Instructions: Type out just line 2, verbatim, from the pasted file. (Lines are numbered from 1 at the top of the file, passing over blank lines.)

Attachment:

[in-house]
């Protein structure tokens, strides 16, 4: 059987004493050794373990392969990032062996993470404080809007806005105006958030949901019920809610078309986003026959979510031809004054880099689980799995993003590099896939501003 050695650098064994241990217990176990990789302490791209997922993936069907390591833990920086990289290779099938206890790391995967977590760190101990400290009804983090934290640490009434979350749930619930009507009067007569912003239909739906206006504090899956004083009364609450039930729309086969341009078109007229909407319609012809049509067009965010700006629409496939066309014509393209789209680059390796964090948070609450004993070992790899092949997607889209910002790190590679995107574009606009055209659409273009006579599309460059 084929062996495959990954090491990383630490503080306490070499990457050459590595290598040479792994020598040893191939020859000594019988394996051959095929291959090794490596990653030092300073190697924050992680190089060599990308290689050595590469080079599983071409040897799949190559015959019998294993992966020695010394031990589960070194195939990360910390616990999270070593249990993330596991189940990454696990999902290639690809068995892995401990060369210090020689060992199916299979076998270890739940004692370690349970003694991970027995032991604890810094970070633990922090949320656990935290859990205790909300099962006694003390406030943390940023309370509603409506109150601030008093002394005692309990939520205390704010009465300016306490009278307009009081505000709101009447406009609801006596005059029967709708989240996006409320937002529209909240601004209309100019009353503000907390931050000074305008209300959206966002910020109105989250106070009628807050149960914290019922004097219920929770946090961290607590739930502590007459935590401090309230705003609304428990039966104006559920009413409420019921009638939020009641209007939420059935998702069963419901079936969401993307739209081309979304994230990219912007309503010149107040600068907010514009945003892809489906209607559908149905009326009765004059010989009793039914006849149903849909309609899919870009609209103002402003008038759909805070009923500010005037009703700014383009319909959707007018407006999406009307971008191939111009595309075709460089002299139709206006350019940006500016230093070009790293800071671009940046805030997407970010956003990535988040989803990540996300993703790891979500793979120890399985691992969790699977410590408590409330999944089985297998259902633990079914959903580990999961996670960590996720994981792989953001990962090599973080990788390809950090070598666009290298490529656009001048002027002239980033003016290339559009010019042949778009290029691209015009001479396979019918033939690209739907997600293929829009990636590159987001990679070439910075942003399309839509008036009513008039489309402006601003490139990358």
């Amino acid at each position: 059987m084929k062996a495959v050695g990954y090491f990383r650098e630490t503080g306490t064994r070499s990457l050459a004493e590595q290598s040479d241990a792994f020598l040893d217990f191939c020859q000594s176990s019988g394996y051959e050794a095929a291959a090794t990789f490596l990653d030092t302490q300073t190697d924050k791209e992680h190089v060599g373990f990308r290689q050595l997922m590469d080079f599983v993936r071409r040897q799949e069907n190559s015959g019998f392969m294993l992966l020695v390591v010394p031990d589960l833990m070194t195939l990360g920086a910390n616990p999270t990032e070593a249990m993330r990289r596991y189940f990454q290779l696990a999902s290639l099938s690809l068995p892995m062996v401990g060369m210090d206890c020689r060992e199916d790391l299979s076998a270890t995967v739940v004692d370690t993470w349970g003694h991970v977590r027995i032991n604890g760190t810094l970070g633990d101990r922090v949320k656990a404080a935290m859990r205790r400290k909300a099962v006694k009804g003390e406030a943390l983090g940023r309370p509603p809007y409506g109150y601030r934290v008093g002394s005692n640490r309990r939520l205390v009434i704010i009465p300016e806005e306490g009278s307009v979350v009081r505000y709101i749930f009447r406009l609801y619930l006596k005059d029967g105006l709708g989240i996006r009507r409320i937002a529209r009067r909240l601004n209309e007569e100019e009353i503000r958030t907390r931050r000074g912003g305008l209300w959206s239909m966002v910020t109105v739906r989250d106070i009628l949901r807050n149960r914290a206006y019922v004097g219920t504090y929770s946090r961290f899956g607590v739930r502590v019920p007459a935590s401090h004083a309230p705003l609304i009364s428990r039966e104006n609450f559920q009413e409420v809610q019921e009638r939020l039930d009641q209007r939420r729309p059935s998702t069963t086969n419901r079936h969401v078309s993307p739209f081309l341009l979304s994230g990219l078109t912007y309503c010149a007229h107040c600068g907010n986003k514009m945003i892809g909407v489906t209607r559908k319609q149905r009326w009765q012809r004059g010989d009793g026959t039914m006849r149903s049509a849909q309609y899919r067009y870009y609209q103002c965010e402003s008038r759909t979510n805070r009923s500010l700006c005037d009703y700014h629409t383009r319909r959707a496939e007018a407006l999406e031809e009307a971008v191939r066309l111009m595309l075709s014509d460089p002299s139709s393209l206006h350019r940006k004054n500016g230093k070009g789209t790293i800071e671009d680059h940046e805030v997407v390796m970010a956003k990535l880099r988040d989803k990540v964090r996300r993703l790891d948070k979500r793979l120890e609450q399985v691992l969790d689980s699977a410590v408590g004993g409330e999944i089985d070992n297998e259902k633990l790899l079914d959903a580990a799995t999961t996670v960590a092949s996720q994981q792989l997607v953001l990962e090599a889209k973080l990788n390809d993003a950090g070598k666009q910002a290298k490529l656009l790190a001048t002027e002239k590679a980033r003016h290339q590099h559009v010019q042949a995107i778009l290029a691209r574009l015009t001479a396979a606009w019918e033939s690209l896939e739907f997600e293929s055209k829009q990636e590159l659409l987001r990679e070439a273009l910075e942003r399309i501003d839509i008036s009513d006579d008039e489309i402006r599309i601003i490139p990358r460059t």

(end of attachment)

């Protein structure tokens, strides 16, 4: 059987004493050794373990392969990032062996993470404080809007806005105006958030949901019920809610078309986003026959979510031809004054880099689980799995993003590099896939501003 050695650098064994241990217990176990990789302490791209997922993936069907390591833990920086990289290779099938206890790391995967977590760190101990400290009804983090934290640490009434979350749930619930009507009067007569912003239909739906206006504090899956004083009364609450039930729309086969341009078109007229909407319609012809049509067009965010700006629409496939066309014509393209789209680059390796964090948070609450004993070992790899092949997607889209910002790190590679995107574009606009055209659409273009006579599309460059 084929062996495959990954090491990383630490503080306490070499990457050459590595290598040479792994020598040893191939020859000594019988394996051959095929291959090794490596990653030092300073190697924050992680190089060599990308290689050595590469080079599983071409040897799949190559015959019998294993992966020695010394031990589960070194195939990360910390616990999270070593249990993330596991189940990454696990999902290639690809068995892995401990060369210090020689060992199916299979076998270890739940004692370690349970003694991970027995032991604890810094970070633990922090949320656990935290859990205790909300099962006694003390406030943390940023309370509603409506109150601030008093002394005692309990939520205390704010009465300016306490009278307009009081505000709101009447406009609801006596005059029967709708989240996006409320937002529209909240601004209309100019009353503000907390931050000074305008209300959206966002910020109105989250106070009628807050149960914290019922004097219920929770946090961290607590739930502590007459935590401090309230705003609304428990039966104006559920009413409420019921009638939020009641209007939420059935998702069963419901079936969401993307739209081309979304994230990219912007309503010149107040600068907010514009945003892809489906209607559908149905009326009765004059010989009793039914006849149903849909309609899919870009609209103002402003008038759909805070009923500010005037009703700014383009319909959707007018407006999406009307971008191939111009595309075709460089002299139709206006350019940006500016230093070009790293800071671009940046805030997407970010956003990535988040989803990540996300993703790891979500793979120890399985691992969790699977410590408590409330999944089985297998259902633990079914959903580990999961996670960590996720994981792989953001990962090599973080990788390809950090070598666009290298490529656009001048002027002239980033003016290339559009010019042949778009290029691209015009001479396979019918033939690209739907997600293929829009990636590159987001990679070439910075942003399309839509008036009513008039489309402006601003490139990358």